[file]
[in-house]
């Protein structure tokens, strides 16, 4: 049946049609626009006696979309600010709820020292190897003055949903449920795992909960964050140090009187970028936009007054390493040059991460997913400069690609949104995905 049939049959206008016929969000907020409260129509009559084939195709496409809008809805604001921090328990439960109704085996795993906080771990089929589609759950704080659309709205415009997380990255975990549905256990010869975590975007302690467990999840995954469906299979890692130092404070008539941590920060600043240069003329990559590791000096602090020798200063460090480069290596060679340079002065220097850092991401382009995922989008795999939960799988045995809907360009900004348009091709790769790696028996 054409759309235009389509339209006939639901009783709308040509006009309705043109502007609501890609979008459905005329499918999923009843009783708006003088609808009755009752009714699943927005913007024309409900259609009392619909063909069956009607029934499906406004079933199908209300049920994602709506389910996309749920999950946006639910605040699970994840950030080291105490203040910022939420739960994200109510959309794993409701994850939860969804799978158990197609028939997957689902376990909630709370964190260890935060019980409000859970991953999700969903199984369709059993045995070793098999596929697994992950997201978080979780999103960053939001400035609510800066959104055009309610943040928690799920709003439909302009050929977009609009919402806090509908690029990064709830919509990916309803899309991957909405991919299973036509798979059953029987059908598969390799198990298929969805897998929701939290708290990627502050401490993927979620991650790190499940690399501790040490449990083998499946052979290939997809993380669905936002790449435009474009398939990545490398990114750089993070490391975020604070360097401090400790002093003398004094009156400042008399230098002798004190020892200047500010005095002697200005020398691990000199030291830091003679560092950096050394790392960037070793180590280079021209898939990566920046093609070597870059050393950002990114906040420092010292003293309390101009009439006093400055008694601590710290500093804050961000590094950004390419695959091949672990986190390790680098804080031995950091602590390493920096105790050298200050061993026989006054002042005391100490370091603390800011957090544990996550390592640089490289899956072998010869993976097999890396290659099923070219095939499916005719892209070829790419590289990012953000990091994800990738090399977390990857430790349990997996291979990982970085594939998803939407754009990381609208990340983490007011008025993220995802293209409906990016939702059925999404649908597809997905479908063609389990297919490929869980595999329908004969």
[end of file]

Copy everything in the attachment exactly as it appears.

[in-house]
């Protein structure tokens, strides 16, 4: 049946049609626009006696979309600010709820020292190897003055949903449920795992909960964050140090009187970028936009007054390493040059991460997913400069690609949104995905 049939049959206008016929969000907020409260129509009559084939195709496409809008809805604001921090328990439960109704085996795993906080771990089929589609759950704080659309709205415009997380990255975990549905256990010869975590975007302690467990999840995954469906299979890692130092404070008539941590920060600043240069003329990559590791000096602090020798200063460090480069290596060679340079002065220097850092991401382009995922989008795999939960799988045995809907360009900004348009091709790769790696028996 054409759309235009389509339209006939639901009783709308040509006009309705043109502007609501890609979008459905005329499918999923009843009783708006003088609808009755009752009714699943927005913007024309409900259609009392619909063909069956009607029934499906406004079933199908209300049920994602709506389910996309749920999950946006639910605040699970994840950030080291105490203040910022939420739960994200109510959309794993409701994850939860969804799978158990197609028939997957689902376990909630709370964190260890935060019980409000859970991953999700969903199984369709059993045995070793098999596929697994992950997201978080979780999103960053939001400035609510800066959104055009309610943040928690799920709003439909302009050929977009609009919402806090509908690029990064709830919509990916309803899309991957909405991919299973036509798979059953029987059908598969390799198990298929969805897998929701939290708290990627502050401490993927979620991650790190499940690399501790040490449990083998499946052979290939997809993380669905936002790449435009474009398939990545490398990114750089993070490391975020604070360097401090400790002093003398004094009156400042008399230098002798004190020892200047500010005095002697200005020398691990000199030291830091003679560092950096050394790392960037070793180590280079021209898939990566920046093609070597870059050393950002990114906040420092010292003293309390101009009439006093400055008694601590710290500093804050961000590094950004390419695959091949672990986190390790680098804080031995950091602590390493920096105790050298200050061993026989006054002042005391100490370091603390800011957090544990996550390592640089490289899956072998010869993976097999890396290659099923070219095939499916005719892209070829790419590289990012953000990091994800990738090399977390990857430790349990997996291979990982970085594939998803939407754009990381609208990340983490007011008025993220995802293209409906990016939702059925999404649908597809997905479908063609389990297919490929869980595999329908004969």